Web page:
There is something very striking about the way that traditional art mediums, and paintings in particular, have a way of combining realities, picking bits of one time placed next to pieces of another place at the whim of the artist. Landscapes are fictionalized and manipulated to seem like reality, characters are positioned at the whim of the artist, and all with great precision and accuracy so as to become true. It’s interesting that this mashing of realities has become ubiquitous with technology—think “Photoshopping” two different pictures together — and a somewhat derogatory aspect of the medium, but the same techniques and methods are unquestioned when painting is concerned.
What is also very interesting is when a painter creates images, distinctly derived from completely different landscapes, to make paintings that resemble technological mash ups. This flipping of imagery and technology is on display at Five 15 gallery with the exhibition titled Simultaneous by Hallie Mueller. The paintings depict areas, pieces of color spread across the canvas in precise smears, that are taken from two different locations. Mueller creates these large scale paintings by selecting areas from two different places that she has visited, meticulously separating a little bit from landscape A with a little bit from landscape B to create a hybrid, a non reality, a non-place.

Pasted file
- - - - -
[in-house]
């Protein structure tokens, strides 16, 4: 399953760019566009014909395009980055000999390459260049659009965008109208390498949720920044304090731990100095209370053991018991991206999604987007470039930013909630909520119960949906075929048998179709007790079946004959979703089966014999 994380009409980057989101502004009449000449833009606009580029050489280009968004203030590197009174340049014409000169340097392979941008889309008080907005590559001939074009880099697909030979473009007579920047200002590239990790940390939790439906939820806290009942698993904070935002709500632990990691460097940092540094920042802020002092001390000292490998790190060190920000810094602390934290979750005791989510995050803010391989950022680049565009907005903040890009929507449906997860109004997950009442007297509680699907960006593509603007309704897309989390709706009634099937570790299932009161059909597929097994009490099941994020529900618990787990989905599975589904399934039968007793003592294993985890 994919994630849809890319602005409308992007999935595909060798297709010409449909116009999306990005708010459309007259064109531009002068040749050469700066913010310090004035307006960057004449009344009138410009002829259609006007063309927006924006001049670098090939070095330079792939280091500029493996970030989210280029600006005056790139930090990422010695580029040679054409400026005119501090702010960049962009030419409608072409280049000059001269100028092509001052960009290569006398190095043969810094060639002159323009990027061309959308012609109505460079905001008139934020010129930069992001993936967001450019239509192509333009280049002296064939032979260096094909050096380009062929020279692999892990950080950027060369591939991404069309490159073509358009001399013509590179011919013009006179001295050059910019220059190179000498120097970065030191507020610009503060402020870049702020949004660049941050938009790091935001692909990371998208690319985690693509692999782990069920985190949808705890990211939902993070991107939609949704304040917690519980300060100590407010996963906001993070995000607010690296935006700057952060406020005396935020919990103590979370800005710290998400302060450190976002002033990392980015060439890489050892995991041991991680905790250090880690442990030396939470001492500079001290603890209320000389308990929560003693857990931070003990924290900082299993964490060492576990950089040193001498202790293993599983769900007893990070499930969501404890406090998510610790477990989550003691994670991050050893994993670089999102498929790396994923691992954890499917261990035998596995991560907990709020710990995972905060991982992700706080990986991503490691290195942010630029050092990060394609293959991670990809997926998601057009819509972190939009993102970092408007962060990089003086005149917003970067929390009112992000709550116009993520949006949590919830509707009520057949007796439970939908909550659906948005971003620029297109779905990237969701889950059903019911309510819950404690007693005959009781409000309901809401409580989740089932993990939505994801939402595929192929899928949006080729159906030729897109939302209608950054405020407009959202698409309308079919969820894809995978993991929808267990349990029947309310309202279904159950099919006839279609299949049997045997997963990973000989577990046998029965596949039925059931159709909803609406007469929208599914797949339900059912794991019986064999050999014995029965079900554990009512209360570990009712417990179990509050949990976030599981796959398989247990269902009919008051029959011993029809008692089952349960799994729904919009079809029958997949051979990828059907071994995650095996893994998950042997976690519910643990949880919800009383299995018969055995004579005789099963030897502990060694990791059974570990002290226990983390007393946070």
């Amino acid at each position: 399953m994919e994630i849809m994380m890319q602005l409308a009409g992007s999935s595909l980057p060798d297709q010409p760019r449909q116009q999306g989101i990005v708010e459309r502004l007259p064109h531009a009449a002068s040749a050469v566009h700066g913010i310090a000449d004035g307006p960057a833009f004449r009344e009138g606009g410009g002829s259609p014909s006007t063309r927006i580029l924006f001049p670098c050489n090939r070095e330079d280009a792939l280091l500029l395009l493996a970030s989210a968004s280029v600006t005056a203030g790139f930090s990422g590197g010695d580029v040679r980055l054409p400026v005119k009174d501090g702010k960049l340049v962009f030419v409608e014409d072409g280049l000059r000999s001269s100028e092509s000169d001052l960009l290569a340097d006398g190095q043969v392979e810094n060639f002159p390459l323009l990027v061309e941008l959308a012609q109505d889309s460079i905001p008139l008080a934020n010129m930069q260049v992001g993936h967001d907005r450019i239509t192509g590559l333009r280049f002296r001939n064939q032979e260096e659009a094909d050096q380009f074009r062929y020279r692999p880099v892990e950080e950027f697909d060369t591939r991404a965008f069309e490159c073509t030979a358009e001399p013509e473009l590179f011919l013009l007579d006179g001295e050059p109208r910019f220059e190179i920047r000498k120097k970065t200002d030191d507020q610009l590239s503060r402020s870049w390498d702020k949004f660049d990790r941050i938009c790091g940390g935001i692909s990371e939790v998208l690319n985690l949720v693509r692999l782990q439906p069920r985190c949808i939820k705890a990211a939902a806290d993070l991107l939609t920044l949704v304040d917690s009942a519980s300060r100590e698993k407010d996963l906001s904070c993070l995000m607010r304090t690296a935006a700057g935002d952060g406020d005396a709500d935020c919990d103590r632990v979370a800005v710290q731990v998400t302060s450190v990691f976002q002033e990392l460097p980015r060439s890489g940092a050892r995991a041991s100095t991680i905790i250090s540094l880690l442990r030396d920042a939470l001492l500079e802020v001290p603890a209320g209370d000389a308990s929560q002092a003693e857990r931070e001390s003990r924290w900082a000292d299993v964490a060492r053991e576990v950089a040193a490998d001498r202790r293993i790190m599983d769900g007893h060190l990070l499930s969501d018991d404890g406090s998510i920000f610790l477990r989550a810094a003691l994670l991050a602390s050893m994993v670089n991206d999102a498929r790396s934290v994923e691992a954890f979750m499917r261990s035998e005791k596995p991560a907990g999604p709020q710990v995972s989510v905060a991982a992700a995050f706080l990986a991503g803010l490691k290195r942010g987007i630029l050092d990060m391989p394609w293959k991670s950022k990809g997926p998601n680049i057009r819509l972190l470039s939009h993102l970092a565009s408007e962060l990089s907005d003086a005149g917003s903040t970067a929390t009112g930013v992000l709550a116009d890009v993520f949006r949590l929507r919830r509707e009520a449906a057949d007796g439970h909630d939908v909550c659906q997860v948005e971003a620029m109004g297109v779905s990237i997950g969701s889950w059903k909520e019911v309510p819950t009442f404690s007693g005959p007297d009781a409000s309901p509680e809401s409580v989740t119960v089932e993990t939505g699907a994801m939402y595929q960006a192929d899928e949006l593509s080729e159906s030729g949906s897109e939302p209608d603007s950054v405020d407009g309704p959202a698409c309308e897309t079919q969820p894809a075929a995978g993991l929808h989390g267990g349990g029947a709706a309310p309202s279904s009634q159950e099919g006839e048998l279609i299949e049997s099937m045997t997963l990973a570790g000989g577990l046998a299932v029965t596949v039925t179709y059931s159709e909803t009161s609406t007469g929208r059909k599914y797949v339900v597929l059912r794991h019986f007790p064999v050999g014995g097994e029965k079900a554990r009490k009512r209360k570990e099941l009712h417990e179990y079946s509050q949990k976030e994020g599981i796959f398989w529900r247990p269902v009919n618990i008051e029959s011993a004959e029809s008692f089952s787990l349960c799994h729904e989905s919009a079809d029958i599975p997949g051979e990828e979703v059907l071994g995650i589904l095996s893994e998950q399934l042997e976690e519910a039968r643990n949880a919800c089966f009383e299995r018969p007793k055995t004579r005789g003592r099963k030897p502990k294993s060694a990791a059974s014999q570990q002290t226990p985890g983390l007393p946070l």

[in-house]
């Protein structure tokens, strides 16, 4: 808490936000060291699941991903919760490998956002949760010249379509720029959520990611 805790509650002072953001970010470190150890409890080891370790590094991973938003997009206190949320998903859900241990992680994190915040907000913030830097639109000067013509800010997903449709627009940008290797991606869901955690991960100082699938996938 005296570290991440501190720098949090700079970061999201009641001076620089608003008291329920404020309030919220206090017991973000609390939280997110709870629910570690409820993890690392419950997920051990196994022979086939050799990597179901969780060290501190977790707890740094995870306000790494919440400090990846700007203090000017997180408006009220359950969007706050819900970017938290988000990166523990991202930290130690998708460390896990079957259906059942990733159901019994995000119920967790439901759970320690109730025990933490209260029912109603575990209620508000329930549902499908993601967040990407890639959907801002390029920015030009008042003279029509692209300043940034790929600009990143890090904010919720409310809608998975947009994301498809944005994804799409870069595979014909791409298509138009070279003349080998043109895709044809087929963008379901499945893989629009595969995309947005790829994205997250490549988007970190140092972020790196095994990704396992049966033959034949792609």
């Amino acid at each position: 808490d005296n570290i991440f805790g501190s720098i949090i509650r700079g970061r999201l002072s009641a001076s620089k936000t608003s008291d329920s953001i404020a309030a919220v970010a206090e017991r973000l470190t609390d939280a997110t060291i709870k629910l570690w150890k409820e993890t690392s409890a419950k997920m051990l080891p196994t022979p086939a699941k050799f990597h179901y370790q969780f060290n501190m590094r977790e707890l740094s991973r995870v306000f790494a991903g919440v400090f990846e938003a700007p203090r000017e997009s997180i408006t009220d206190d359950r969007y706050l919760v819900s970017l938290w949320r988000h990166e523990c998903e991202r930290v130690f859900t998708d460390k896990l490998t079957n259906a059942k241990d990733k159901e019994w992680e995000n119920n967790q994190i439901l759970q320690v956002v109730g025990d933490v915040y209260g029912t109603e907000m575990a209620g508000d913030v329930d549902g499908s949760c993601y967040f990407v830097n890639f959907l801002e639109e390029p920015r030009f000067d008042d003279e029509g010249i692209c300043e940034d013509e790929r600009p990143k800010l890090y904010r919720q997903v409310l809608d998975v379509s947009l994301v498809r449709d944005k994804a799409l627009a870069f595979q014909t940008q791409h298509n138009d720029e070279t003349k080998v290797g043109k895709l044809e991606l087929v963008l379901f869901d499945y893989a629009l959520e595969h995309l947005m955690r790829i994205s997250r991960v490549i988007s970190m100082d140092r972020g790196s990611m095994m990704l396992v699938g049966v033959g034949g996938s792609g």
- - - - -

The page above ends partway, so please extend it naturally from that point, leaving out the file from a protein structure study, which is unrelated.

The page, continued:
This pulling from different landscapes isn’t a new thing, but the way that Mueller selects particular splices of color, small curved contours that resemble vector shapes, is reminiscent of digital designs and graphics with areas usually comprised of one color fill. The paintings have a graphic element to them, with parts of one landscape or area, like the fence to the left of Fort Pickens and Canyon Mount in dramatic detail, layered with the shockingly bold whites and reds and blues of mountain. What transpires is a little bit of man weaved with a little bit of nature in an abstracted reality. Spaces hover over other spaces, like the trail view that floats above the Adirondack Summit. Urban areas weave around nature, like the onramp of Las Vegas curving around the birch tree. Nature and progress are chosen for their abstracted beauty and dissonant harmony.
And therein lies the beauty of these images, their ability to lie somewhere between pure abstraction and a abstracted reality. And in all of them the lines between place, truth, virtual reality and abstraction are blurred, layered, and spliced to create striking paintings combining landscapes and color, presenting truth with the something that lies in between.